The argument in favor of cutting interest rates has strengthened recently as cross currents buffet the U.S. economy amid heightened uncertainty, Federal Reserve Vice Chairman Richard Clarida said.

“The case for providing accommodation has increased,” he said Friday in an interview on Bloomberg Television with Tom Keene. “Especially in the last six or eight weeks, there has been elevated uncertainty about the outlook.”

Clarida’s comments largely reinforced remarks Wednesday by Chairman Jerome Powell after Fed officials left interest rates on hold while saying uncertainty over their outlook had increased. That was widely interpreted as opening the door to an interest-rate cut as early as the Fed’s next gathering, in late July.

The vice chairman brushed aside concerns that the Fed’s political autonomy is at risk from President Donald Trump’s relentless criticism of the central bank. “I don’t think our independence is under threat,” he said.

Bloomberg News reported this week the president believes he has the authority to strip the Fed’s chairmanship from Powell after Trump asked White House lawyers to explore the legality of such a move.

Asked how central bankers were responding to such reports, Clarida said, “We’re just doing our job.”

He said the baseline outlook for the U.S. economy is “good,” although growth could moderate somewhat this year and uncertainty has increased.

“The economy is hitting some cross currents now,” he said. “There’s been a marking down in global growth prospects. There’s been uncertainty about international trade.”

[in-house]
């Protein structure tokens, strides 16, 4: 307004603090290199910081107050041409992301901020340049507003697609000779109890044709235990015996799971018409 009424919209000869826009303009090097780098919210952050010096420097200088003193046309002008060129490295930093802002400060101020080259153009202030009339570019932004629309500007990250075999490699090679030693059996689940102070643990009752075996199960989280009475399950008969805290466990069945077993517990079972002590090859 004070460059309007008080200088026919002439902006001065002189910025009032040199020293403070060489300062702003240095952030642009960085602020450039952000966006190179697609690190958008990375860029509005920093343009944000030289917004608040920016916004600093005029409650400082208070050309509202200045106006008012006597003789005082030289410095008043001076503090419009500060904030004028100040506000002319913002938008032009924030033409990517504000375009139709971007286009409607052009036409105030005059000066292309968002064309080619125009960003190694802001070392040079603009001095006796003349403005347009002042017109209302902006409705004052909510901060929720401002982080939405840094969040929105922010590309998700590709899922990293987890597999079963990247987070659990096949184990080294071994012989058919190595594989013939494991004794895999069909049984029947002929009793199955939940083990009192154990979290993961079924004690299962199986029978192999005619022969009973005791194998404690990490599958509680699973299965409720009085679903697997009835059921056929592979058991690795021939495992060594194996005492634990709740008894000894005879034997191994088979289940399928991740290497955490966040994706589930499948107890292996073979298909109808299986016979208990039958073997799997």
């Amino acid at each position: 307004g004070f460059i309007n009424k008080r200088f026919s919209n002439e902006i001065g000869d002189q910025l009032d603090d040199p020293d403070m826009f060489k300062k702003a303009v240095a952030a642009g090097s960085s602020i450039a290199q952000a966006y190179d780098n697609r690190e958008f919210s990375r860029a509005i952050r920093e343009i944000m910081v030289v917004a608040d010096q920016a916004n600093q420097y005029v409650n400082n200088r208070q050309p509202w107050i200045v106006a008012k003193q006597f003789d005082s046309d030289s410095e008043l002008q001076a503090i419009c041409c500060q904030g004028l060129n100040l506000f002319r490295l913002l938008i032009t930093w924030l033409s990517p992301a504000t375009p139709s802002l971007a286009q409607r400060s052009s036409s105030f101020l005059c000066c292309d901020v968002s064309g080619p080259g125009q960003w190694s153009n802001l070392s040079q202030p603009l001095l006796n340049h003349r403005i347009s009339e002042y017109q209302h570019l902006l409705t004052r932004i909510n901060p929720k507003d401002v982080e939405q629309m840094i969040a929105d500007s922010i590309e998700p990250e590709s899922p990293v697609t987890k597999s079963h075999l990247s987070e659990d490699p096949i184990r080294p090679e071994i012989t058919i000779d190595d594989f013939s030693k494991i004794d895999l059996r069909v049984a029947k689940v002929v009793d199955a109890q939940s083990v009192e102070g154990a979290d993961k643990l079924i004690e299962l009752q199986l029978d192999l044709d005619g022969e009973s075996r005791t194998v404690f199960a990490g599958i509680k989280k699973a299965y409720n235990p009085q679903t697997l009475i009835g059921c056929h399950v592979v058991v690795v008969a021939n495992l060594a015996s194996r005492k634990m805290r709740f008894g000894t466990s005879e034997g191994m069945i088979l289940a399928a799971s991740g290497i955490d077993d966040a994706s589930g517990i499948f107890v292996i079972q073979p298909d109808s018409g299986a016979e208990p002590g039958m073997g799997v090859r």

He said the Fed would be looking at a panoply of data in deciding the way forward, including developments overseas.

“We’re not a one-note central bank,” he said, taking issue with a suggestion that a weak June jobs report on its own would tip the Fed into cutting rates. This month’s employment report is scheduled to be published on July 5.

The Federal Open Market Committee’s vote on Wednesday to leave rates unchanged -- in a 2.25 per cent to 2.5 per cent range -- was not unanimous, with St. Louis Fed President James Bullard seeking a quarter-point rate cut. His vote marked the first dissent of Powell’s 16-month tenure as chairman.

In a blog posting on Friday explaining his dissent, Bullard said he favored a rate cut to guard against downside risks of too-low inflation and weaker growth.

“Even if a sharper-than-expected slowdown does not materialize, a rate cut would help promote a more rapid return of inflation and inflation expectations to target,’’ he said.

Bullard said that even though he dissented, “I remain confident that the committee will continue to monitor economic developments and respond accordingly as economic circumstances dictate.’’

In his Bloomberg Television interview, Clarida sounded a similar note. “We’ll act as appropriate to sustain expansion,” he said.